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We Want Our Small Companies Back

Mike Cottmeyer Chief Executive Officer
Reading: We Want Our Small Companies Back
As we continue to establish context it is important for folks to understand that we get that smaller is better. I wish that everything we ever wanted to build could be built by 6 to 8 developers in a co-located team room. Many folks say things like, you don’t need 100 people to build a software product. 6 to 8 people doing agile can be just as productive.
That might be true if you are putting those 6 to 8 people up against the kind of organization we just talked about, but that’s NOT what we are talking about. We are writing about those times when you need 100, 200, or 1000 developers… all operating in a high-performing agile manner. We might be able to do it with less, but we need a credible strategy for when need to do it with more.
So the section I am getting ready to share is really just a few transition paragraphs to start talking about a specific set of personas we are using to draft out the book. I’ll stop saying this eventually, but we are still not sure yet how much of this makes the book… we’ll just have to see. Personally, I would rather say too much and have to pair this down than to stretch 100 pages into 350!

We Want Our Small Companies Back!

We want our small companies back, but sometimes small-companies can’t deliver at the level of scale required to meet market demand for their products and services. Not having the ability to grow leaves dollars on the table that your competitors will certainly go after. So the question becomes, how do we get back our sense of shared ownership and sense of shared purpose? How do we create larger organizations where the people doing the work have shared accountability for outcomes, and the capacity to deliver against those outcomes? How do we grow while maintaining the values and principles we held as a much smaller organization?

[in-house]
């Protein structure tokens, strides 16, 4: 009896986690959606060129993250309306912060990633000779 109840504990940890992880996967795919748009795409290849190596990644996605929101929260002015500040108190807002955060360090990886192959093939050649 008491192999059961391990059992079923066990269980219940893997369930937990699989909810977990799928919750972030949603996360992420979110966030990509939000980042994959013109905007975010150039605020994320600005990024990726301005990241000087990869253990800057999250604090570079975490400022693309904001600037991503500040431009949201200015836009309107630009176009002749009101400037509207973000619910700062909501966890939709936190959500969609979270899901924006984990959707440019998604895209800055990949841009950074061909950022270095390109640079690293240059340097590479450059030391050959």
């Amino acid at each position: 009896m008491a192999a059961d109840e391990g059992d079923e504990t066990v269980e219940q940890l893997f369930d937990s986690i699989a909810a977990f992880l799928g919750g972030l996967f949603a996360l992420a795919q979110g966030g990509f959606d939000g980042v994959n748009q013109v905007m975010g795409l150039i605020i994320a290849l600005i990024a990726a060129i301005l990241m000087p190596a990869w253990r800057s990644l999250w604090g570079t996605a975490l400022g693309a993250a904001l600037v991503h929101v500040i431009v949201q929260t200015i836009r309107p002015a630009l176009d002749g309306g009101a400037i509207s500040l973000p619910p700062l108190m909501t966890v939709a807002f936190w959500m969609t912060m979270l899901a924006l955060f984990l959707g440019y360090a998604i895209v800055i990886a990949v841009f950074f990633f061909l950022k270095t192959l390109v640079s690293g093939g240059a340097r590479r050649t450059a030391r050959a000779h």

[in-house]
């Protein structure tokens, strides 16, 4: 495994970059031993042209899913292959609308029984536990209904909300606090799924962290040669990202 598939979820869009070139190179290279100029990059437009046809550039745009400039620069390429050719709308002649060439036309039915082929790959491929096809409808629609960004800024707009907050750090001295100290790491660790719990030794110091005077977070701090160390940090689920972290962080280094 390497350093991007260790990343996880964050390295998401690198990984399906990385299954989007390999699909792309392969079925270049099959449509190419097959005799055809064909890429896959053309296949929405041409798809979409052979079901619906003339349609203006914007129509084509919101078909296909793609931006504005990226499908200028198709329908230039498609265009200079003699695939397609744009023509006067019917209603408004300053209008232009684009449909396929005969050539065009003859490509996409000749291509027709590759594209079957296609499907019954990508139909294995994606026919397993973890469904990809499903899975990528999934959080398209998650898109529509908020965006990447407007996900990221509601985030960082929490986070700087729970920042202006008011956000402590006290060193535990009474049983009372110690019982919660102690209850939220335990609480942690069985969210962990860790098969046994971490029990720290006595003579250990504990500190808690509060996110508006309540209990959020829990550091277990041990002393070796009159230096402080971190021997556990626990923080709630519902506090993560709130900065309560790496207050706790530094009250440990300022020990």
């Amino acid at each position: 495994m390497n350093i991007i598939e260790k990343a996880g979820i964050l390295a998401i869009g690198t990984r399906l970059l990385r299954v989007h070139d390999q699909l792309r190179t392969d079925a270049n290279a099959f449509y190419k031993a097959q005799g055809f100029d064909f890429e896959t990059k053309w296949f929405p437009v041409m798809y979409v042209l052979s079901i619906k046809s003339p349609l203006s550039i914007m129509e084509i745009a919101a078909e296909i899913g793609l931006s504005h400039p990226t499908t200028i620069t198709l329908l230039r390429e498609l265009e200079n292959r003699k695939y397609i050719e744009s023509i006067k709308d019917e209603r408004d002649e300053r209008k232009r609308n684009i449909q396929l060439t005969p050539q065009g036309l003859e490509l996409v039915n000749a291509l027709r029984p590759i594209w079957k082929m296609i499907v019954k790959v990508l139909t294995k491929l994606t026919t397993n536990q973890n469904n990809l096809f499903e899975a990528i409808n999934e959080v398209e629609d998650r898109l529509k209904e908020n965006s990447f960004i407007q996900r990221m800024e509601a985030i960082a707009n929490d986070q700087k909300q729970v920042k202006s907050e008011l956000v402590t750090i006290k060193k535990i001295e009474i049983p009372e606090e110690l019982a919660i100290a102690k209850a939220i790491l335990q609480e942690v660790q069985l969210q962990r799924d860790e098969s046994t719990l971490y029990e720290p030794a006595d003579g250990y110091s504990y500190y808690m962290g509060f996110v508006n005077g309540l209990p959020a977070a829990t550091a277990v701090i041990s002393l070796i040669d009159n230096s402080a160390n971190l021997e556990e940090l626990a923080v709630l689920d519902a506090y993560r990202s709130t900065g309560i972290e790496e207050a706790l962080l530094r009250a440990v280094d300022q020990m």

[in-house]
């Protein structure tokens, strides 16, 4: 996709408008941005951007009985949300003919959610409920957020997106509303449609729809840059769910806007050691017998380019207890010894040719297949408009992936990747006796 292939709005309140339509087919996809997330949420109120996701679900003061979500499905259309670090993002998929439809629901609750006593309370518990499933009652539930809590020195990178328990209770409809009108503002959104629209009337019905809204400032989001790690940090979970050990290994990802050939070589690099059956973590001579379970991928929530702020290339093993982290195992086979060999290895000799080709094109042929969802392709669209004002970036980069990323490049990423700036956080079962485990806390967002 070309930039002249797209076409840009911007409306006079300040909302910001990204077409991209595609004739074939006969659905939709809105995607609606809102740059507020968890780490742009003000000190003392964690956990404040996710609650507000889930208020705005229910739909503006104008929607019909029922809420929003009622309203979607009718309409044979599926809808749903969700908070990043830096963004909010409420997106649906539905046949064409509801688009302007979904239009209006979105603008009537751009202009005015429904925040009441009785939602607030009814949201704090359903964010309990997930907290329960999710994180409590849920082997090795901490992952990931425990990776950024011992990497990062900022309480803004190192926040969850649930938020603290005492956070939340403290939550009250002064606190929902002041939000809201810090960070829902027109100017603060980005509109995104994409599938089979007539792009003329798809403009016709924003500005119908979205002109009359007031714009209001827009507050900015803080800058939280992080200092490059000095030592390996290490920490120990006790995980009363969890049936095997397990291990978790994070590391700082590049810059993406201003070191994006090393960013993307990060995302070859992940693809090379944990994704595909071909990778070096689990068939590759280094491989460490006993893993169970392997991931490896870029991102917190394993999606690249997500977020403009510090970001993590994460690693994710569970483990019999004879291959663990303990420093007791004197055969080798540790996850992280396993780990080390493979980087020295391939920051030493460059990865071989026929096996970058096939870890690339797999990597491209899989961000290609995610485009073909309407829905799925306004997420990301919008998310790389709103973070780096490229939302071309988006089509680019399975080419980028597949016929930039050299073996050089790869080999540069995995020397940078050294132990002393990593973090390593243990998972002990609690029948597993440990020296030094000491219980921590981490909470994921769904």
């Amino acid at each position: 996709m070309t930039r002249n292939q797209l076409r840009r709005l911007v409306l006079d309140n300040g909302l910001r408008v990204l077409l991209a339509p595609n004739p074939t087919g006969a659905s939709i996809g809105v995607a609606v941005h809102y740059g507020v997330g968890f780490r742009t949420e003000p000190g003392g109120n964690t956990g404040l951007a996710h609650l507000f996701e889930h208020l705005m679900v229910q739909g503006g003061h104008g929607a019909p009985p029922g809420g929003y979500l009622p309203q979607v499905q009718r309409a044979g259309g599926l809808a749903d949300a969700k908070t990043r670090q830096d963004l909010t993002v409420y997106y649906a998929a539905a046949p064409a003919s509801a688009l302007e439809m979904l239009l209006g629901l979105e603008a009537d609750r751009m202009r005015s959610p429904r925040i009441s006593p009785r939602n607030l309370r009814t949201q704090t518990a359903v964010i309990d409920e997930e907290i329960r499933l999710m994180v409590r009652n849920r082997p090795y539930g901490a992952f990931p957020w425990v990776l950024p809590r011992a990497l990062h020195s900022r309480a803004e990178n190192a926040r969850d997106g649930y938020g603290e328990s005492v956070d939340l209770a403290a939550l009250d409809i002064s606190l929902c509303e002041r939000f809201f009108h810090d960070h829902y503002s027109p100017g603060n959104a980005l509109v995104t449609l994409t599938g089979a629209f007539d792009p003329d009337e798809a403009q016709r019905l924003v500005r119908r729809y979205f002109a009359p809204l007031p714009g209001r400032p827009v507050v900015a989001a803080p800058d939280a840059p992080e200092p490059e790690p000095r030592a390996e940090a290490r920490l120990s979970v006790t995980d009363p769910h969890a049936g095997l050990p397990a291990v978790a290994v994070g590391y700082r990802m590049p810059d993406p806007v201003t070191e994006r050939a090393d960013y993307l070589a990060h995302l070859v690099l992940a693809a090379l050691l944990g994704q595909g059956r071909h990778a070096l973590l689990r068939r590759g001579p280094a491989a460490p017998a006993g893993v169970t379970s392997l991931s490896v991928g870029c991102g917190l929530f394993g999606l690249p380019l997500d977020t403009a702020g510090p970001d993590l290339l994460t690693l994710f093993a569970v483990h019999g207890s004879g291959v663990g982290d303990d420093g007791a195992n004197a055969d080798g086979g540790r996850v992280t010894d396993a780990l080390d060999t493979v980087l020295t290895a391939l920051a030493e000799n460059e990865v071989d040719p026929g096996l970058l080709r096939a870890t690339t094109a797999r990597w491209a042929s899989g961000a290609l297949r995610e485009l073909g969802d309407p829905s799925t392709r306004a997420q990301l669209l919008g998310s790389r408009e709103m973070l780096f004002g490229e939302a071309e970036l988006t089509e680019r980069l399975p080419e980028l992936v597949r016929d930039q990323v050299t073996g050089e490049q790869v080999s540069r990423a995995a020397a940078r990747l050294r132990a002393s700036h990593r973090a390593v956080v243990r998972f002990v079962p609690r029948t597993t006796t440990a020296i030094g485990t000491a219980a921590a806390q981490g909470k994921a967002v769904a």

Fixing these problems has been a focus of the agile product development for the past several years. At this stage of our maturity, we believe that the agile community has largely solved the problem at the team level. We have a track record of recapturing that entrepreneurial spirit when we can isolate three to four small teams and align them toward a shared business objective. Given the size and state of many of today’s software organizations though, the scope of the challenge feels nearly insurmountable. Furthermore, what does a single manager do to lead change at this scale? Does the manager focus only within their span of control or do they try to lead out? If so, what are the compelling messages that our senior leaders need to hear?

Let’s be clear, most managers can’t lead these kinds of initiatives by themselves. They will need help both from both their senior leadership and the teams that work for them. We believe that with the right tools, and with the right focus and ability to influence, managers will be able to convince others to come on board. This ability to lead up, to lead out, and to lead teams will essential to introducing these ideas to the broader organization. This book gives you place to start and will help you develop a language and approach to lead sustainable organizational change.

But before we get started, let’s take a look at the big picture and explore a bit what we’ll need to learn about along our way.

Okay… next post we’ll re-introduce several personas that I wrote about here a few months ago. Some may be stuff you’ve already seen, but we’ve added some additional content to clarify a few things. As always, please feel free to comment if you want to join the conversation.
Next Interesting Post... 1/4/2010 through 1/10/2010

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